Shared values approaches to improving localization and interventions of Global Health projects

Student thesis: Doctoral Thesis


The uptake of health and nutrition interventions depends upon the way they are perceived by the local community, and their resultant social acceptability, which is influenced by local culture and shared values. Cultural understanding is essential to adapt interventions to suit local contexts, improve their coverage and ensure ethical Global Health Research. Despite this, there is a persistent gap between the acknowledged need to include culture in Global Health Research and practice of including cultural elements. This work focusses on three main aspects of intervention research: improving cultural understanding through the articulation of local shared values, navigating specific cultural “barriers” to an intervention, and improving social acceptability.

This work concerns child stunting and was carried out at two sites of the UKRI GCRF Action Against Stunting Hub (Kaffrine, Senegal and East Lombok, Indonesia), where multi-national inter-disciplinary researchers are working to understand and reduce child stunting, including developing interventions.

This study demonstrates the use of a shared-values approach, the WeValue InSitu plus PEX (WVIS_plus_PEX). It is used here for identifying relevant broad grounded cultural themes in the target population, by engaging stakeholder groups in a meaning-making process that ‘crystallises’ their shared values. That method is immediately followed with specialised focus group discussions (termed Perspectives EXploration (PEX)) on local life practices relevant to child stunting, which are inherently framed by those tacit shared values. Participants included fathers, mothers, teachers, market traders, administrators, farmers and community health workers (CHWs), totalling 83 participants in 20 groups.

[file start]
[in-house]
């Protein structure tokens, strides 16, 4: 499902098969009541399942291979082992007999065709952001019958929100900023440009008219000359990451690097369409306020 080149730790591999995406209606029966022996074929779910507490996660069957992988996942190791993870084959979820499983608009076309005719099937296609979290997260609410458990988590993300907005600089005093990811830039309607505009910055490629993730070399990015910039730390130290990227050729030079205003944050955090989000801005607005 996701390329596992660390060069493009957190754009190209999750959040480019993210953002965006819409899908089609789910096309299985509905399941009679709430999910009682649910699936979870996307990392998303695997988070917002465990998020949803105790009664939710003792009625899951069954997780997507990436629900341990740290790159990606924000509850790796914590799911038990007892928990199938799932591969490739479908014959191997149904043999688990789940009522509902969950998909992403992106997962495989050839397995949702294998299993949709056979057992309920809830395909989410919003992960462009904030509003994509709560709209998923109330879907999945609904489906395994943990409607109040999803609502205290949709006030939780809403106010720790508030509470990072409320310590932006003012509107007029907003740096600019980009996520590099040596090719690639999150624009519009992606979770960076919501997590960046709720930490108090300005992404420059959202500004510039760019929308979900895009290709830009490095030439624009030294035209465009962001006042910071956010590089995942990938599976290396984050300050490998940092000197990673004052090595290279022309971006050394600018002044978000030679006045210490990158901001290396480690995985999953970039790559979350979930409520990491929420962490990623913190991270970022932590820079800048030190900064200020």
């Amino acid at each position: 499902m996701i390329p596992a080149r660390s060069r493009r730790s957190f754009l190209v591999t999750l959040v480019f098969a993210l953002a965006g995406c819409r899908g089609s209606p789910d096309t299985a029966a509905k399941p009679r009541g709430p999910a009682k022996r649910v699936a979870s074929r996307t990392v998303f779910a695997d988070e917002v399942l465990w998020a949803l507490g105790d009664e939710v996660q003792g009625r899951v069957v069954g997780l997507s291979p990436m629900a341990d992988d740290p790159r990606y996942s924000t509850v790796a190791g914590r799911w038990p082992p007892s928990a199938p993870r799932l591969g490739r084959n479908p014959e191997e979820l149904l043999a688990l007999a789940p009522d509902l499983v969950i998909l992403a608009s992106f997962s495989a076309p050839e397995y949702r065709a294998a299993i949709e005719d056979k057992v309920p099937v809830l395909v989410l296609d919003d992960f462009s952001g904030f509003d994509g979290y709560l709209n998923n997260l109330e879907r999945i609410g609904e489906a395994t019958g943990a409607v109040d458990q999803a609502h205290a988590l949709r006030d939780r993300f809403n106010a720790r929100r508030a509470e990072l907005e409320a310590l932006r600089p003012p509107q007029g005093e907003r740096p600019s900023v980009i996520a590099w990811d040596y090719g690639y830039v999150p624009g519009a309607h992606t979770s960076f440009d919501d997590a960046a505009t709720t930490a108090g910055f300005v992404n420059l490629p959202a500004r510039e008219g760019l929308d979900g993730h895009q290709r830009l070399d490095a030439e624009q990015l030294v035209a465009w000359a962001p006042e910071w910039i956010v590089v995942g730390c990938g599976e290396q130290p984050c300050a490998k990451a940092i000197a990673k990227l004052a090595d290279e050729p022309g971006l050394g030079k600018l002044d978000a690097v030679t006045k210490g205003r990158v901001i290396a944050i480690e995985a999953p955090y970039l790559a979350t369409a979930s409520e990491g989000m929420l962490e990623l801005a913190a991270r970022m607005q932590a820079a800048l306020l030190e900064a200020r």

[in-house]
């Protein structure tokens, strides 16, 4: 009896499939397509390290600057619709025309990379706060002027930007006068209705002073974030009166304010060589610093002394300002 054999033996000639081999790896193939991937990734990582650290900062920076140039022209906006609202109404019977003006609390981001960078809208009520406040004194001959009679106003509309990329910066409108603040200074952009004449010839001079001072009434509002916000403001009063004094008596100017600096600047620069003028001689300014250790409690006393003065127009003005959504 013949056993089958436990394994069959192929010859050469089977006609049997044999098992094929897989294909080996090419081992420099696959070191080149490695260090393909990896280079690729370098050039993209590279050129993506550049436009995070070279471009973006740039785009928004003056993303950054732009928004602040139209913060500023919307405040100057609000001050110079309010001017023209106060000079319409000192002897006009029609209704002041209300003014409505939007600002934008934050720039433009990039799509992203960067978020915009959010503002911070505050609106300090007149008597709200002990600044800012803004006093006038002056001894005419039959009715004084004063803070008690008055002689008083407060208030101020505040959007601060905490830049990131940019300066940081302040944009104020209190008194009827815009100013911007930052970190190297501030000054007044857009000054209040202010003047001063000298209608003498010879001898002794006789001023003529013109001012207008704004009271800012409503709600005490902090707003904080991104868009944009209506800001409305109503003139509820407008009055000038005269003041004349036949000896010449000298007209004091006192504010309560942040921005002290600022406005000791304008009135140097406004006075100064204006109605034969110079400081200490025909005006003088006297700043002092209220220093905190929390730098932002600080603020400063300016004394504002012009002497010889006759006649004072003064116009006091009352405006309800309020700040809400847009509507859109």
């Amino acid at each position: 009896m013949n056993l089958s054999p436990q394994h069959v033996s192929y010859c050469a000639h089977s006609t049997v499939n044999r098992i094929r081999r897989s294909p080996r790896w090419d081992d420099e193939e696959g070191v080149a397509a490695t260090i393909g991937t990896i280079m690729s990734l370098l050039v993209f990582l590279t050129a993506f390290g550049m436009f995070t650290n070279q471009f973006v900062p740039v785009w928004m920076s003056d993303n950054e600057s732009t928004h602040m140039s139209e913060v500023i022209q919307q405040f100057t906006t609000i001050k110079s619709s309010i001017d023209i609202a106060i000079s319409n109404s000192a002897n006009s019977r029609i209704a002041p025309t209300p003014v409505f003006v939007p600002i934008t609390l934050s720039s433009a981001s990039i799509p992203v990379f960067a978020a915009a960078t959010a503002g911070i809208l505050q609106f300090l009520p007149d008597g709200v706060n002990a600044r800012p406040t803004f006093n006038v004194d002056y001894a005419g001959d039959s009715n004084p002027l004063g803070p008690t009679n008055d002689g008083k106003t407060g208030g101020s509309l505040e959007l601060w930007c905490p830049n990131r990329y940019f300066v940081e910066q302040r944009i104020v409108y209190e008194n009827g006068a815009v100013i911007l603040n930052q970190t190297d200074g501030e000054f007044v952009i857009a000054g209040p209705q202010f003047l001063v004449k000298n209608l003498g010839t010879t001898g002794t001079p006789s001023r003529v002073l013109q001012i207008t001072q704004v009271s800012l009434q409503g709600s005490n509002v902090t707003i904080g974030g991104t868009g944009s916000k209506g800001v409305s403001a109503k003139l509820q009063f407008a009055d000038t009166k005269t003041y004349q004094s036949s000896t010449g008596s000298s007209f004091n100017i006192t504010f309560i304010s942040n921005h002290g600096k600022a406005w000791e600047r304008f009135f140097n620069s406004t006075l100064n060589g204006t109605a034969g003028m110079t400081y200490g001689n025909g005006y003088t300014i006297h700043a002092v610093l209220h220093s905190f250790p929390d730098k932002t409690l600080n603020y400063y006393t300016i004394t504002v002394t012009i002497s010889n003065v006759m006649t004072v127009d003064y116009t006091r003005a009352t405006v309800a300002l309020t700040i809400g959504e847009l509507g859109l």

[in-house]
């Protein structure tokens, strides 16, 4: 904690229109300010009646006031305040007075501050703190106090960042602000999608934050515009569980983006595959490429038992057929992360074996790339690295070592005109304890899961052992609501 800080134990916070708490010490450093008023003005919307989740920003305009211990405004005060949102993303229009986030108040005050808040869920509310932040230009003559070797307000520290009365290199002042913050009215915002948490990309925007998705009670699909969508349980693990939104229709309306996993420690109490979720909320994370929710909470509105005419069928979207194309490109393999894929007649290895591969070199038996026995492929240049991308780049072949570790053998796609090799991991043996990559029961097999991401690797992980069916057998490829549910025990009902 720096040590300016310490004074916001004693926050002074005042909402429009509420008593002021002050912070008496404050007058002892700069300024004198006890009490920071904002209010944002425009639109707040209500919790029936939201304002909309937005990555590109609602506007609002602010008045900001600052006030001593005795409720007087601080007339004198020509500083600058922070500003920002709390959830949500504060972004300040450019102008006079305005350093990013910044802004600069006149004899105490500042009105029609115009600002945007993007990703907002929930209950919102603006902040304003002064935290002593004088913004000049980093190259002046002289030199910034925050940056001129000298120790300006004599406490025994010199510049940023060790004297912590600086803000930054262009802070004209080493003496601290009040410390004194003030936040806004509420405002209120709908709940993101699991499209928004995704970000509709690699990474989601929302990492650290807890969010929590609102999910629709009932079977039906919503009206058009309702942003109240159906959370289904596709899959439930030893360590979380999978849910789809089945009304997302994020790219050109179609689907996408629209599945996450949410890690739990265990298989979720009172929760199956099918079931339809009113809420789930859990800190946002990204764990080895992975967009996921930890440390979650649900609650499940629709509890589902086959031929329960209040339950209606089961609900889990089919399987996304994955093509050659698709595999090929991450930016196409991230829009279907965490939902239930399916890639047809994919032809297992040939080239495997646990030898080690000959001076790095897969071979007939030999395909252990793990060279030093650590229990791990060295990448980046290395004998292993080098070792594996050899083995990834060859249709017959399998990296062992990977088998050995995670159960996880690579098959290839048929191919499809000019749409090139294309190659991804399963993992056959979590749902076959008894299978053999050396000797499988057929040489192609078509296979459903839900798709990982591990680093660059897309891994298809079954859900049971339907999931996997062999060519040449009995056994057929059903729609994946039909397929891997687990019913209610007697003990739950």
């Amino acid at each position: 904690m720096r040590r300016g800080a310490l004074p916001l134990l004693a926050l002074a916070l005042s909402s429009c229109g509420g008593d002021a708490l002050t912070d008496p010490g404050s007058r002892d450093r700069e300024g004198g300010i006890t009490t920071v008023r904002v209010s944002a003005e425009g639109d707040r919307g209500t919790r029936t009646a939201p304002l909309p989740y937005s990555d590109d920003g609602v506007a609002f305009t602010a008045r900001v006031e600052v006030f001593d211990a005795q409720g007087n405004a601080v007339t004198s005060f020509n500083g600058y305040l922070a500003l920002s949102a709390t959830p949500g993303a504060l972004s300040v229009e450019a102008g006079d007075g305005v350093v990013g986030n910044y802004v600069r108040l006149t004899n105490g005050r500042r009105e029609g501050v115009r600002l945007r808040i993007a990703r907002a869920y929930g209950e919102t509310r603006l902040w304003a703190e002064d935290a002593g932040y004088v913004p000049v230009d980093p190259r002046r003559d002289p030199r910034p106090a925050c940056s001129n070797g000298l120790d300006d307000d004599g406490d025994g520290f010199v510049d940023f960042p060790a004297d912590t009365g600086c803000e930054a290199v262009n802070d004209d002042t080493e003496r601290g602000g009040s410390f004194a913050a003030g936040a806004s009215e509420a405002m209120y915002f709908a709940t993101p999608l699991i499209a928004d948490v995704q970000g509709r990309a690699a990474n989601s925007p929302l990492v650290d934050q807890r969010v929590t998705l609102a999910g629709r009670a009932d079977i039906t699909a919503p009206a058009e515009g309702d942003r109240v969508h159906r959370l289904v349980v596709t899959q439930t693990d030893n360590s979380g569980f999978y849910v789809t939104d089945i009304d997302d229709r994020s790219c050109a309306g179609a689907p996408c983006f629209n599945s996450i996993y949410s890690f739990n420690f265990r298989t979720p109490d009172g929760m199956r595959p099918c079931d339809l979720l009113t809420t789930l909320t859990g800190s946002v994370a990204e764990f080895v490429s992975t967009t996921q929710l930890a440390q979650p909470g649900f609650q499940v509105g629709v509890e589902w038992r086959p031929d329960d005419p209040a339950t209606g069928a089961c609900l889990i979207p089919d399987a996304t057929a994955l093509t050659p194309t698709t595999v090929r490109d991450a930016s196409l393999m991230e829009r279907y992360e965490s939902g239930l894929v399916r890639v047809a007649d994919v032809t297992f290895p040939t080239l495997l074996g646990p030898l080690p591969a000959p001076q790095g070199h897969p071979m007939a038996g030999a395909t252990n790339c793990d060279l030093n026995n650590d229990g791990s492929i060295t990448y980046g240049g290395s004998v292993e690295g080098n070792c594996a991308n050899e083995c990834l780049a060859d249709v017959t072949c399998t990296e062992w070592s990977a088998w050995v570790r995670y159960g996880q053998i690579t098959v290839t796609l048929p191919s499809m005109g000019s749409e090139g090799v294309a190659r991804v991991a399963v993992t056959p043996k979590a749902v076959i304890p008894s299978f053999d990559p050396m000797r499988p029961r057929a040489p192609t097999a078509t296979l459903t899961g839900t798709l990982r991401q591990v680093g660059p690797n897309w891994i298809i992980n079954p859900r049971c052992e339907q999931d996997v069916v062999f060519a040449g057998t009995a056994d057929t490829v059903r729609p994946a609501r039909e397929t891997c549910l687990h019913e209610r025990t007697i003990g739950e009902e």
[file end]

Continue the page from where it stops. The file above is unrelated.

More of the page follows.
Cultural themes (such as the importance of living life in Islam, and the importance of education for their children) in each locality were translated into grounded recommendations to guide engagement within the communities. The PEX discussion data revealed specific factors such as particular traditional social hierarchies which could be accommodated for with new intervention elements. The potential impact of knowing about such cultural factors for improving social acceptability was demonstrated through a ranking exercise of the acceptability of three different proposed stunting interventions.

By starting from shared values, it was possible to create both general and specific cultural recommendations that could be used to localise interventions to be implemented in East Lombok, Indonesia and Kaffrine, Senegal with an expected improvement to social acceptability. This work contributes to the inclusion of culture in Global Health Research by providing a new approach to effectively elicit important aspects of local culture for easy communication to external researchers, as well as to systematically link cultural themes to health factors; and more generally to formative research literature.
Date of AwardAug 2023
Original languageEnglish
Awarding Institution
  • University of Brighton
SupervisorMarie Harder (Supervisor), Nick Marshall (Supervisor) & SubbaRao Gavaravarapu (Supervisor)

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